> One needs to decide whether "commercially successful" is the main
> objective. If so, in a nominally market economy, it behooves one
> to try to understand the demographics of the market, and to
> discover what that market likes, and then produce something they
Obviously James did not read E. F. Schumacher's "Small is Beautiful"
30 years ago, or if he did he did not take it to heart. The Market,
says Schumacher, is the institutionalization of non-responsibility.
It takes the sacredness out of life, by equating everything, giving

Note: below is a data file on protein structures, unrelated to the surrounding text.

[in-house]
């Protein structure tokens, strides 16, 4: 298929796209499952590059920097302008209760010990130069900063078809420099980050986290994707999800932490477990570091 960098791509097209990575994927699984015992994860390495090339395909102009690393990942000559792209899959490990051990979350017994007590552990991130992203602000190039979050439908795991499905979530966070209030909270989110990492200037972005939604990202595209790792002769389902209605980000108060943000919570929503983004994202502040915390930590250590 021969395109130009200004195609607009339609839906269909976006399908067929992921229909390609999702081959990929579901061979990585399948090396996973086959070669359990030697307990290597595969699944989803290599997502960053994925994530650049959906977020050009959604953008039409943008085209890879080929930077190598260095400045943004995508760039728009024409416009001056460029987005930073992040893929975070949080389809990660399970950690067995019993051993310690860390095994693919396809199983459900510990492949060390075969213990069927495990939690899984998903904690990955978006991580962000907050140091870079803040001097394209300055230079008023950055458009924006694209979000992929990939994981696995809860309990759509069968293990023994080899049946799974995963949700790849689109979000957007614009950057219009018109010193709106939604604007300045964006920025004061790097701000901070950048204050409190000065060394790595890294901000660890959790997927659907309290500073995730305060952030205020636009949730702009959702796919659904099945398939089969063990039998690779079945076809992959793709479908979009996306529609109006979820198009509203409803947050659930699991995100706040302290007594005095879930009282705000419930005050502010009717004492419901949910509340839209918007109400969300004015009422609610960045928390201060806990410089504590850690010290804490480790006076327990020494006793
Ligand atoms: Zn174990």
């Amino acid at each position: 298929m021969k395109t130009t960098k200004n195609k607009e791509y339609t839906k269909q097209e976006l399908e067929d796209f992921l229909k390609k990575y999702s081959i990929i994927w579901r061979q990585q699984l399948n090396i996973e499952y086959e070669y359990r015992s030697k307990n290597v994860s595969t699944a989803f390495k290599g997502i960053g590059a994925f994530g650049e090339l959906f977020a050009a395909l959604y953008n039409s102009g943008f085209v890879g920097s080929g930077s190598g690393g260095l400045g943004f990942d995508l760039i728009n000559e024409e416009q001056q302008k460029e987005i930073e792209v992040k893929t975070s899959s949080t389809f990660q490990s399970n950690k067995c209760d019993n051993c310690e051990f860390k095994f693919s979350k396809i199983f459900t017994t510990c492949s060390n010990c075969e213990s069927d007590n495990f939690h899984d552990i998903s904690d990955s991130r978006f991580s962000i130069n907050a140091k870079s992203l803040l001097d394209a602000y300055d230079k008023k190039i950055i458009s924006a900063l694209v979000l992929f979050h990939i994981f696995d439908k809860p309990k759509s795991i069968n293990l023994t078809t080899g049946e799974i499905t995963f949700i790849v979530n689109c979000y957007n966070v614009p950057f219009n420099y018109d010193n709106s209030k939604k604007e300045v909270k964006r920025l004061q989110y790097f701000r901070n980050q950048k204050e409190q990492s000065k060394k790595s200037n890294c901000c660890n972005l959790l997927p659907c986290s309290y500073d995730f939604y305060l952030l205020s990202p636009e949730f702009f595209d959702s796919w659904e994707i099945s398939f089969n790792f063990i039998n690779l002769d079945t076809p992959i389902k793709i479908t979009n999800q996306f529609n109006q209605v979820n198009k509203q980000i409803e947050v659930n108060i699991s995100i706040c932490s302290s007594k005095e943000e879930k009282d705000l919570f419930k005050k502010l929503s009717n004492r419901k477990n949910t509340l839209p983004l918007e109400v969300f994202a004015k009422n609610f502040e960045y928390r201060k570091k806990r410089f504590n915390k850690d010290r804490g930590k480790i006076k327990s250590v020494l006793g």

everything a price and thus making it exchangeable. The Market is
much to prone too usurp the rest of life because it is driven by
certain very strong drives in human nature such as envy and greed
which some of us do not consider our finest qualities. And it is too
prone to lead one to think of work as simply a necessary evil with
which one buys leisure time, when it can be a creative and joyful
part of the living process.
Paraphrased while flipping through the first 3 chapters of the book
looking at sentences I underlined long ago.